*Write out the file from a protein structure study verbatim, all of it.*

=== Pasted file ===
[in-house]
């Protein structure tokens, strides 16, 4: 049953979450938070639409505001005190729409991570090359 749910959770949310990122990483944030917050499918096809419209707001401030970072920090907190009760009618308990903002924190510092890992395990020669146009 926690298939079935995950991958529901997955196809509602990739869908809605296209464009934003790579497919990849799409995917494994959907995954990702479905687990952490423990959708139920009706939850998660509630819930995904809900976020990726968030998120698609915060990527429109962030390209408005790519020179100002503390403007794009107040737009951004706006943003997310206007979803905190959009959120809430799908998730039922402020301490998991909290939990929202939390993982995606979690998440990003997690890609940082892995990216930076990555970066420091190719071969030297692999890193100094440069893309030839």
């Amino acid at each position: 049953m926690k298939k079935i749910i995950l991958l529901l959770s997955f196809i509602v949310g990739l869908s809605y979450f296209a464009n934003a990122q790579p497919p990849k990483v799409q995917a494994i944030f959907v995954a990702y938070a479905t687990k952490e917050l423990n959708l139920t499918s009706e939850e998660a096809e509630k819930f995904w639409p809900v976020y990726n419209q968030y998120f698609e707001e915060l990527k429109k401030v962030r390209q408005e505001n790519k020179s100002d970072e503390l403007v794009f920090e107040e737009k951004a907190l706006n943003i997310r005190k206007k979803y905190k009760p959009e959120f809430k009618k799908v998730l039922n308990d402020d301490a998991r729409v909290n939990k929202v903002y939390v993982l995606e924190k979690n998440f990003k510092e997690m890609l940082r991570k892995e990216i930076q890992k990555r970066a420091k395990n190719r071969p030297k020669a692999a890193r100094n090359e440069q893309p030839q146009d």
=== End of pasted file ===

[in-house]
């Protein structure tokens, strides 16, 4: 049953979450938070639409505001005190729409991570090359 749910959770949310990122990483944030917050499918096809419209707001401030970072920090907190009760009618308990903002924190510092890992395990020669146009 926690298939079935995950991958529901997955196809509602990739869908809605296209464009934003790579497919990849799409995917494994959907995954990702479905687990952490423990959708139920009706939850998660509630819930995904809900976020990726968030998120698609915060990527429109962030390209408005790519020179100002503390403007794009107040737009951004706006943003997310206007979803905190959009959120809430799908998730039922402020301490998991909290939990929202939390993982995606979690998440990003997690890609940082892995990216930076990555970066420091190719071969030297692999890193100094440069893309030839």
């Amino acid at each position: 049953m926690k298939k079935i749910i995950l991958l529901l959770s997955f196809i509602v949310g990739l869908s809605y979450f296209a464009n934003a990122q790579p497919p990849k990483v799409q995917a494994i944030f959907v995954a990702y938070a479905t687990k952490e917050l423990n959708l139920t499918s009706e939850e998660a096809e509630k819930f995904w639409p809900v976020y990726n419209q968030y998120f698609e707001e915060l990527k429109k401030v962030r390209q408005e505001n790519k020179s100002d970072e503390l403007v794009f920090e107040e737009k951004a907190l706006n943003i997310r005190k206007k979803y905190k009760p959009e959120f809430k009618k799908v998730l039922n308990d402020d301490a998991r729409v909290n939990k929202v903002y939390v993982l995606e924190k979690n998440f990003k510092e997690m890609l940082r991570k892995e990216i930076q890992k990555r970066a420091k395990n190719r071969p030297k020669a692999a890193r100094n090359e440069q893309p030839q146009d």